There is nothing better than a local guiding you through a variety of local cuisines you can satiate your appetite with. They can tell you what to eat, so that you can calculate how much to eat – after all you got to taste everything on your list!! I can’t recall for how long we talked. Also, as it remained a common characteristic of my experiences in Japan – no names were exchanged!! That’s right. Through all my journeys, my interaction with people remained largely anonymous. It was only after I started penning down my experiences that I realized this fact. Now that I think of it, it was probably one of the best things that happened– the mutual trust between two strangers; when all we knew about each other were interesting stories from other’s life. All that he would have remembered was my nationality at the most – and I hope I made the most positive of impressions – given so much was at stake!!
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The waves crashing to the shores in a rhythm came as a welcome lullaby and hence there was no point fighting over slumber overpowering my senses. So when it did knock on my door of consciousness, I gladly welcomed it and closed my eyelids behind it. The time seemed to have stood still; for that was one of the most uninhibited I had slept in a long time. The breeze blew gently while a subdued sun shone upon my tired body, which lay listless upon rocky shores under azure blue sky. I was only brought to my senses by the same old gentleman, having packed his stuff for the day & was now heading home. Isn’t that how you wish life could be everyday; grabbing a corner of nature for yourself and allowing it to cradle you into a realm – constructed by most lucid and enchanting dream you can be in. Well, only those who have spent a night under the starry summer sky, away from rush and noise of cities, would be able to connect to the land I ventured into in my sleep at that moment.


However, it was time to get moving again. While the sun was preparing to dive into the ocean below, I left behind those children who were still looking for any small aquatic life-form washed into the crevices by rushing waves. Inevitably, the snail-pace at which I made my ascent ensured that Botanical Garden closed for the day – thereby denying me opportunity to absorb panoramic view atop Enoshima Sea Candle, the famous lighthouse of this island.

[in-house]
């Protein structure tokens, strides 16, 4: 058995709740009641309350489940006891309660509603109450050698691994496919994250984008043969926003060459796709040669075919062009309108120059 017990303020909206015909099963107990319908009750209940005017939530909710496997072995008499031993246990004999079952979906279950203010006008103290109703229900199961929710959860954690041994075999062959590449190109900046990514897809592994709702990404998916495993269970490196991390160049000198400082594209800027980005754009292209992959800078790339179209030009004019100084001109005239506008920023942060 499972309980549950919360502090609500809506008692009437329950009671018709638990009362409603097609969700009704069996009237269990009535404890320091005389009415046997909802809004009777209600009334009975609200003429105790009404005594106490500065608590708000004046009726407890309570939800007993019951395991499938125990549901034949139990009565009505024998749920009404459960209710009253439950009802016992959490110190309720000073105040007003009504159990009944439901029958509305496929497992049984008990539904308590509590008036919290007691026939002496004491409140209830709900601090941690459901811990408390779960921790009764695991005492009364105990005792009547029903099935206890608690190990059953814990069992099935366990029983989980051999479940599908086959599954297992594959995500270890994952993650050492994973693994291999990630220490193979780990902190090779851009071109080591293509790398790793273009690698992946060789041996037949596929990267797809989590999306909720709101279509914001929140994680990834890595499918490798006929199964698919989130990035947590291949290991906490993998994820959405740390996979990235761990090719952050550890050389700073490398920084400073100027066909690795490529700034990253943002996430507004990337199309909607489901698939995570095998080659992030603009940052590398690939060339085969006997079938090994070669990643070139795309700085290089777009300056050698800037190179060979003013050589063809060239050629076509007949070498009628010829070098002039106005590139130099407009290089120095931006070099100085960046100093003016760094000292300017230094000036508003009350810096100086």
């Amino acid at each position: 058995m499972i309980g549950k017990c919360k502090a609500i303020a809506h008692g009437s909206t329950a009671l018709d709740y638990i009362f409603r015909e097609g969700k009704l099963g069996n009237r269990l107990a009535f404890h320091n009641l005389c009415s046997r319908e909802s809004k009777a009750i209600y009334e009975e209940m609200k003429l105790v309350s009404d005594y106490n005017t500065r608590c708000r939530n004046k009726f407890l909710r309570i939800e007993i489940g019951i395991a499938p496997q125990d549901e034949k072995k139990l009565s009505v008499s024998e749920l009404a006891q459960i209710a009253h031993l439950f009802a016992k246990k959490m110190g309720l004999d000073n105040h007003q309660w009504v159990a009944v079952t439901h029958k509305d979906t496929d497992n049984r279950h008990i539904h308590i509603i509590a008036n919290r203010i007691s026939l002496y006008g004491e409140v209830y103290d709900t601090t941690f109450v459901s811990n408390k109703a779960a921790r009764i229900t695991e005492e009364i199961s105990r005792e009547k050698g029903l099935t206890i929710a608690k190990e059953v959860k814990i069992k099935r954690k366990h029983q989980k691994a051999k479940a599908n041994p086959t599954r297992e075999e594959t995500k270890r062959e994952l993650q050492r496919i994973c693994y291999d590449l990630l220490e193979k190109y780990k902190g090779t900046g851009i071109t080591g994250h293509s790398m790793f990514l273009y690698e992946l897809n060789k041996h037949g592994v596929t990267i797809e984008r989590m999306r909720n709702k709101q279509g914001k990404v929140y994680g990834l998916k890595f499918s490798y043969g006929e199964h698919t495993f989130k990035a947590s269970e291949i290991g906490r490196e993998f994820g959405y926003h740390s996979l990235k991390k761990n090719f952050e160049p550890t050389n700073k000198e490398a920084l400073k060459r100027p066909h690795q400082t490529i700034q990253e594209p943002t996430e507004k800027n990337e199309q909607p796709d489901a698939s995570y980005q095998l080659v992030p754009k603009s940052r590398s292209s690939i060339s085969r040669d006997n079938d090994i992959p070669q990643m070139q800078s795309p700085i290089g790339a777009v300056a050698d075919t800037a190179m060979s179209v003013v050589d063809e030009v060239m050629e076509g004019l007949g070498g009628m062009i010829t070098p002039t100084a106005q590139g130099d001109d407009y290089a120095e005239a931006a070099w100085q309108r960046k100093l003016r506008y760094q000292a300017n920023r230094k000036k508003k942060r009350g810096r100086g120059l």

For anyone reading this, do not follow in my footsteps for Samual Cocking built this garden in 1860s only for people to enjoy its pristine beauty and spectacular sights. Never mind, since I had already walked almost a full circle of the island anyway, so I guess I did not miss much!!

As the day grew closer to an end, I sat on a bench outside the garden gate, contemplating the day that it had been. It was a day of firsts in more ways than one. Most importantly, it opened my senses to an uncharted territory – appreciation for everything alien and unknown!! Far away I could see the sun melt into the water, a solitary fishing vessel making its way to shore & a flock of sea gulls circling overhead. Besides me was this beautiful couple; sitting mesmerized and holding hands ever so tightly. The lady never blinked, never stopped smiling. The man kept on cleaning his spectacles continuously, before putting them on again looking at the sun and then back at his wife – as if contemplating the life they both had led together for so many years.


A strong gust of wind ruffled his grey hair. They glanced at each other, smiled and turned their heads towards the setting sun as if looking for some inspiration. Probably a reminder that when the day comes to an end, make sure it is so beautiful that it stays alive in the eyes of all people around you – people you love!! As for me, well, I buttoned up my jacket & took one last look at the happy faces around me. After all, happiness is a universal sentiment and if one doesn’t find enough reasons to feel happy in their own lives, then one can always connect with other’s.

It’s a long walk down to the train station. Did I see a Mc.Donald’s on my way up? A coffee would be nice to ease my chill and open my senses.

Oh great…I should definitely stay away from the tourists now!!


[ End of Chapter 1 ]

10 thoughts on “Nihon Diaries – Chapter 1 (Part II)

    1. 🙂 I can’t thank you enough for your support and encouragement!! Your kind words of appreciation really push me forward towards pursuing my interests in travelling and pen those experiences down here.
      Really glad to know I managed to please you with my writing. Will try to continue writing with the same enthusiasm 🙂

      Liked by 1 person

  1. That bnw photograph was my favourite! Enjoyed reading except the typical Japanese names and the food part (a vegetarian here!) . 👍👍👍


    1. Thank you Pragya for the appreciation!! I wish I could help with the options when it came to food – you can imagine my plight for the first few weeks with all these food items on the menu!! 😉 😛